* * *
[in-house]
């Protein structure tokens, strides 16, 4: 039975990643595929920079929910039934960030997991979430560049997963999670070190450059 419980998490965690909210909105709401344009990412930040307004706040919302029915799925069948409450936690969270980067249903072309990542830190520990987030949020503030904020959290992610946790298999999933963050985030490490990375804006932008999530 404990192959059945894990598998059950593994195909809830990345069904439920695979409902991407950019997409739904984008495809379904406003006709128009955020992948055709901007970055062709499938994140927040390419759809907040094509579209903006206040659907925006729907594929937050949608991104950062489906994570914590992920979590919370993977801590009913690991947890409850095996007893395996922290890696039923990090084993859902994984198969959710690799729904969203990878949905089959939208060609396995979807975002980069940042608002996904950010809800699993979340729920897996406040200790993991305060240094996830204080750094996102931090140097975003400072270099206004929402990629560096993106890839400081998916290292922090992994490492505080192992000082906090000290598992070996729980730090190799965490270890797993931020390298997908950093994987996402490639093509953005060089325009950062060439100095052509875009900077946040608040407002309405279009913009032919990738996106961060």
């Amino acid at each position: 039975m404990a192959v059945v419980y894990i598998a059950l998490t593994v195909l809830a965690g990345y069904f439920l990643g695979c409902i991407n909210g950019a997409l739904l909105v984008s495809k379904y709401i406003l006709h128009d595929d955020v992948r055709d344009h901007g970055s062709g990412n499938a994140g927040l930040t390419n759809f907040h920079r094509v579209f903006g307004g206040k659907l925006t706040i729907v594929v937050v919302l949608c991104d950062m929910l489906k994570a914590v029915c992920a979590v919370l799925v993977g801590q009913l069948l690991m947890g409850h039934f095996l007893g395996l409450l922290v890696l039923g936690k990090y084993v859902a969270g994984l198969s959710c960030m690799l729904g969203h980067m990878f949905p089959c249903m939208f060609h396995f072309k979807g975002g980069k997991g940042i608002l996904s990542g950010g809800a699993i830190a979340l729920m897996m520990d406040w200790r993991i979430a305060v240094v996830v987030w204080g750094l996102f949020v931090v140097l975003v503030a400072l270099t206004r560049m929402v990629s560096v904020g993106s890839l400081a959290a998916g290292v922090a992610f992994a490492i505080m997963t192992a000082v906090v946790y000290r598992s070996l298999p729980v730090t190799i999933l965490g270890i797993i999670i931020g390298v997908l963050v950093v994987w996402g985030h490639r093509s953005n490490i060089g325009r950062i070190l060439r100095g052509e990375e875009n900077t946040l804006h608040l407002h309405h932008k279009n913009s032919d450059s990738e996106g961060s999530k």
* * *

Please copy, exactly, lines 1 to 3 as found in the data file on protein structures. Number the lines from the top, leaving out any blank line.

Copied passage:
[in-house]
């Protein structure tokens, strides 16, 4: 039975990643595929920079929910039934960030997991979430560049997963999670070190450059 419980998490965690909210909105709401344009990412930040307004706040919302029915799925069948409450936690969270980067249903072309990542830190520990987030949020503030904020959290992610946790298999999933963050985030490490990375804006932008999530 404990192959059945894990598998059950593994195909809830990345069904439920695979409902991407950019997409739904984008495809379904406003006709128009955020992948055709901007970055062709499938994140927040390419759809907040094509579209903006206040659907925006729907594929937050949608991104950062489906994570914590992920979590919370993977801590009913690991947890409850095996007893395996922290890696039923990090084993859902994984198969959710690799729904969203990878949905089959939208060609396995979807975002980069940042608002996904950010809800699993979340729920897996406040200790993991305060240094996830204080750094996102931090140097975003400072270099206004929402990629560096993106890839400081998916290292922090992994490492505080192992000082906090000290598992070996729980730090190799965490270890797993931020390298997908950093994987996402490639093509953005060089325009950062060439100095052509875009900077946040608040407002309405279009913009032919990738996106961060």
């Amino acid at each position: 039975m404990a192959v059945v419980y894990i598998a059950l998490t593994v195909l809830a965690g990345y069904f439920l990643g695979c409902i991407n909210g950019a997409l739904l909105v984008s495809k379904y709401i406003l006709h128009d595929d955020v992948r055709d344009h901007g970055s062709g990412n499938a994140g927040l930040t390419n759809f907040h920079r094509v579209f903006g307004g206040k659907l925006t706040i729907v594929v937050v919302l949608c991104d950062m929910l489906k994570a914590v029915c992920a979590v919370l799925v993977g801590q009913l069948l690991m947890g409850h039934f095996l007893g395996l409450l922290v890696l039923g936690k990090y084993v859902a969270g994984l198969s959710c960030m690799l729904g969203h980067m990878f949905p089959c249903m939208f060609h396995f072309k979807g975002g980069k997991g940042i608002l996904s990542g950010g809800a699993i830190a979340l729920m897996m520990d406040w200790r993991i979430a305060v240094v996830v987030w204080g750094l996102f949020v931090v140097l975003v503030a400072l270099t206004r560049m929402v990629s560096v904020g993106s890839l400081a959290a998916g290292v922090a992610f992994a490492i505080m997963t192992a000082v906090v946790y000290r598992s070996l298999p729980v730090t190799i999933l965490g270890i797993i999670i931020g390298v997908l963050v950093v994987w996402g985030h490639r093509s953005n490490i060089g325009r950062i070190l060439r100095g052509e990375e875009n900077t946040l804006h608040l407002h309405h932008k279009n913009s032919d450059s990738e996106g961060s999530k």